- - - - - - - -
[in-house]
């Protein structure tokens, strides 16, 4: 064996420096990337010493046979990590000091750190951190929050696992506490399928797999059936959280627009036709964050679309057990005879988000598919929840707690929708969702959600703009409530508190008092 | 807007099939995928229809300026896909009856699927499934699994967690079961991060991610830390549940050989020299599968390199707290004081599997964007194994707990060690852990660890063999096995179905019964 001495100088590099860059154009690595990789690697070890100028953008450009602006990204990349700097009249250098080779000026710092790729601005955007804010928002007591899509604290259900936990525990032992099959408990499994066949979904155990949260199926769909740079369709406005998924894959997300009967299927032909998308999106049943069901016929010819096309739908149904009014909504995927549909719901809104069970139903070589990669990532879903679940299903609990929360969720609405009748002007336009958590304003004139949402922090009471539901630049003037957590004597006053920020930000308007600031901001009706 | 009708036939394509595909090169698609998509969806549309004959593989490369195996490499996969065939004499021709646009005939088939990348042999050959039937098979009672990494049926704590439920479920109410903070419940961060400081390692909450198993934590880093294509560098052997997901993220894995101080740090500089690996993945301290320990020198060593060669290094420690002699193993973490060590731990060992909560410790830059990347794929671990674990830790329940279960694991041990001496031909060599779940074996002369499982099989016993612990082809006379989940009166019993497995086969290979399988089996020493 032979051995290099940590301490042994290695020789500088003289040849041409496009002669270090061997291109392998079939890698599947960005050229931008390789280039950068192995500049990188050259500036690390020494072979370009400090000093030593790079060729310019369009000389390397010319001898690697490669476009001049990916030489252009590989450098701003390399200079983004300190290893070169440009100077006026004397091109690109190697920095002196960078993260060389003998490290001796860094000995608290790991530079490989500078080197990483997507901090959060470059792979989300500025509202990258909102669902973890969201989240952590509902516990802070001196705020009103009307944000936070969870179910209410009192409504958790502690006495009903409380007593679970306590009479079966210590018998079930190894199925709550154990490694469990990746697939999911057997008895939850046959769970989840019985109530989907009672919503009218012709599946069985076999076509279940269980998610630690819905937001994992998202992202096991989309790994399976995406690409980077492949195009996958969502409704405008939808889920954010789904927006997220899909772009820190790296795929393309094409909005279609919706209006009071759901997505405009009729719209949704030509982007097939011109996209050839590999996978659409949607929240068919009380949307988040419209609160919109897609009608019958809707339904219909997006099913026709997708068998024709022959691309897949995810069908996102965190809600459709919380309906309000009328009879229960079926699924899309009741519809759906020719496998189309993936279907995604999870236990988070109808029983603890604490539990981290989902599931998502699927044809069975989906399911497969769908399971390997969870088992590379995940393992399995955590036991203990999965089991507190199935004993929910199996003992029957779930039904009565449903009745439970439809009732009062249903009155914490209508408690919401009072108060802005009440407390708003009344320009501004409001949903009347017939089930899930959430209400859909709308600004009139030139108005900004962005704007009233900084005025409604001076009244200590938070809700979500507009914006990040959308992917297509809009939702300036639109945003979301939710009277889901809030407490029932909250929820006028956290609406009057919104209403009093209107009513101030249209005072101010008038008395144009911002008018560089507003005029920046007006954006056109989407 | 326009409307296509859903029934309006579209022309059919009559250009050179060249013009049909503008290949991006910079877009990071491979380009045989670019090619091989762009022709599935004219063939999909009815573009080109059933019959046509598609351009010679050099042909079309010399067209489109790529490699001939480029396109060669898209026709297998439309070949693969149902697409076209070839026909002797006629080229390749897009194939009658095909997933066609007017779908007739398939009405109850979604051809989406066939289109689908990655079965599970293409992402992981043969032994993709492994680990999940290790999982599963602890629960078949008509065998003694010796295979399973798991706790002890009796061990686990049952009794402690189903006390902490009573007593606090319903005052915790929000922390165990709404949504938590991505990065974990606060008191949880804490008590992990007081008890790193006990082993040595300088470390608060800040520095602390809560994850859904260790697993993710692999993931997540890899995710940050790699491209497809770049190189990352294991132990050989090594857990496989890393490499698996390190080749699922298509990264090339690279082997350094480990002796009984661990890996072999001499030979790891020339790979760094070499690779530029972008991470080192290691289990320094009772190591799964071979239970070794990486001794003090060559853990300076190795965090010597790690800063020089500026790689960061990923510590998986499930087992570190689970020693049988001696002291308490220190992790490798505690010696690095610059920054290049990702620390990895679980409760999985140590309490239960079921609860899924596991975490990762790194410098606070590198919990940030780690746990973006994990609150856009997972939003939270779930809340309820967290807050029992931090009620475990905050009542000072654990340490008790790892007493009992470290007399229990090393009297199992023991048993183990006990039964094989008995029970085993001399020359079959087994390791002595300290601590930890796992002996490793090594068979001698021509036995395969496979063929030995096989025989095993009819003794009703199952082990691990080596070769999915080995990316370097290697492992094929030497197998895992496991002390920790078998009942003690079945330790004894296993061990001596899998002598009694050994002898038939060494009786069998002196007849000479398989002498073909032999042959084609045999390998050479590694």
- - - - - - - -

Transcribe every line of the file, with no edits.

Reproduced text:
[in-house]
């Protein structure tokens, strides 16, 4: 064996420096990337010493046979990590000091750190951190929050696992506490399928797999059936959280627009036709964050679309057990005879988000598919929840707690929708969702959600703009409530508190008092 | 807007099939995928229809300026896909009856699927499934699994967690079961991060991610830390549940050989020299599968390199707290004081599997964007194994707990060690852990660890063999096995179905019964 001495100088590099860059154009690595990789690697070890100028953008450009602006990204990349700097009249250098080779000026710092790729601005955007804010928002007591899509604290259900936990525990032992099959408990499994066949979904155990949260199926769909740079369709406005998924894959997300009967299927032909998308999106049943069901016929010819096309739908149904009014909504995927549909719901809104069970139903070589990669990532879903679940299903609990929360969720609405009748002007336009958590304003004139949402922090009471539901630049003037957590004597006053920020930000308007600031901001009706 | 009708036939394509595909090169698609998509969806549309004959593989490369195996490499996969065939004499021709646009005939088939990348042999050959039937098979009672990494049926704590439920479920109410903070419940961060400081390692909450198993934590880093294509560098052997997901993220894995101080740090500089690996993945301290320990020198060593060669290094420690002699193993973490060590731990060992909560410790830059990347794929671990674990830790329940279960694991041990001496031909060599779940074996002369499982099989016993612990082809006379989940009166019993497995086969290979399988089996020493 032979051995290099940590301490042994290695020789500088003289040849041409496009002669270090061997291109392998079939890698599947960005050229931008390789280039950068192995500049990188050259500036690390020494072979370009400090000093030593790079060729310019369009000389390397010319001898690697490669476009001049990916030489252009590989450098701003390399200079983004300190290893070169440009100077006026004397091109690109190697920095002196960078993260060389003998490290001796860094000995608290790991530079490989500078080197990483997507901090959060470059792979989300500025509202990258909102669902973890969201989240952590509902516990802070001196705020009103009307944000936070969870179910209410009192409504958790502690006495009903409380007593679970306590009479079966210590018998079930190894199925709550154990490694469990990746697939999911057997008895939850046959769970989840019985109530989907009672919503009218012709599946069985076999076509279940269980998610630690819905937001994992998202992202096991989309790994399976995406690409980077492949195009996958969502409704405008939808889920954010789904927006997220899909772009820190790296795929393309094409909005279609919706209006009071759901997505405009009729719209949704030509982007097939011109996209050839590999996978659409949607929240068919009380949307988040419209609160919109897609009608019958809707339904219909997006099913026709997708068998024709022959691309897949995810069908996102965190809600459709919380309906309000009328009879229960079926699924899309009741519809759906020719496998189309993936279907995604999870236990988070109808029983603890604490539990981290989902599931998502699927044809069975989906399911497969769908399971390997969870088992590379995940393992399995955590036991203990999965089991507190199935004993929910199996003992029957779930039904009565449903009745439970439809009732009062249903009155914490209508408690919401009072108060802005009440407390708003009344320009501004409001949903009347017939089930899930959430209400859909709308600004009139030139108005900004962005704007009233900084005025409604001076009244200590938070809700979500507009914006990040959308992917297509809009939702300036639109945003979301939710009277889901809030407490029932909250929820006028956290609406009057919104209403009093209107009513101030249209005072101010008038008395144009911002008018560089507003005029920046007006954006056109989407 | 326009409307296509859903029934309006579209022309059919009559250009050179060249013009049909503008290949991006910079877009990071491979380009045989670019090619091989762009022709599935004219063939999909009815573009080109059933019959046509598609351009010679050099042909079309010399067209489109790529490699001939480029396109060669898209026709297998439309070949693969149902697409076209070839026909002797006629080229390749897009194939009658095909997933066609007017779908007739398939009405109850979604051809989406066939289109689908990655079965599970293409992402992981043969032994993709492994680990999940290790999982599963602890629960078949008509065998003694010796295979399973798991706790002890009796061990686990049952009794402690189903006390902490009573007593606090319903005052915790929000922390165990709404949504938590991505990065974990606060008191949880804490008590992990007081008890790193006990082993040595300088470390608060800040520095602390809560994850859904260790697993993710692999993931997540890899995710940050790699491209497809770049190189990352294991132990050989090594857990496989890393490499698996390190080749699922298509990264090339690279082997350094480990002796009984661990890996072999001499030979790891020339790979760094070499690779530029972008991470080192290691289990320094009772190591799964071979239970070794990486001794003090060559853990300076190795965090010597790690800063020089500026790689960061990923510590998986499930087992570190689970020693049988001696002291308490220190992790490798505690010696690095610059920054290049990702620390990895679980409760999985140590309490239960079921609860899924596991975490990762790194410098606070590198919990940030780690746990973006994990609150856009997972939003939270779930809340309820967290807050029992931090009620475990905050009542000072654990340490008790790892007493009992470290007399229990090393009297199992023991048993183990006990039964094989008995029970085993001399020359079959087994390791002595300290601590930890796992002996490793090594068979001698021509036995395969496979063929030995096989025989095993009819003794009703199952082990691990080596070769999915080995990316370097290697492992094929030497197998895992496991002390920790078998009942003690079945330790004894296993061990001596899998002598009694050994002898038939060494009786069998002196007849000479398989002498073909032999042959084609045999390998050479590694």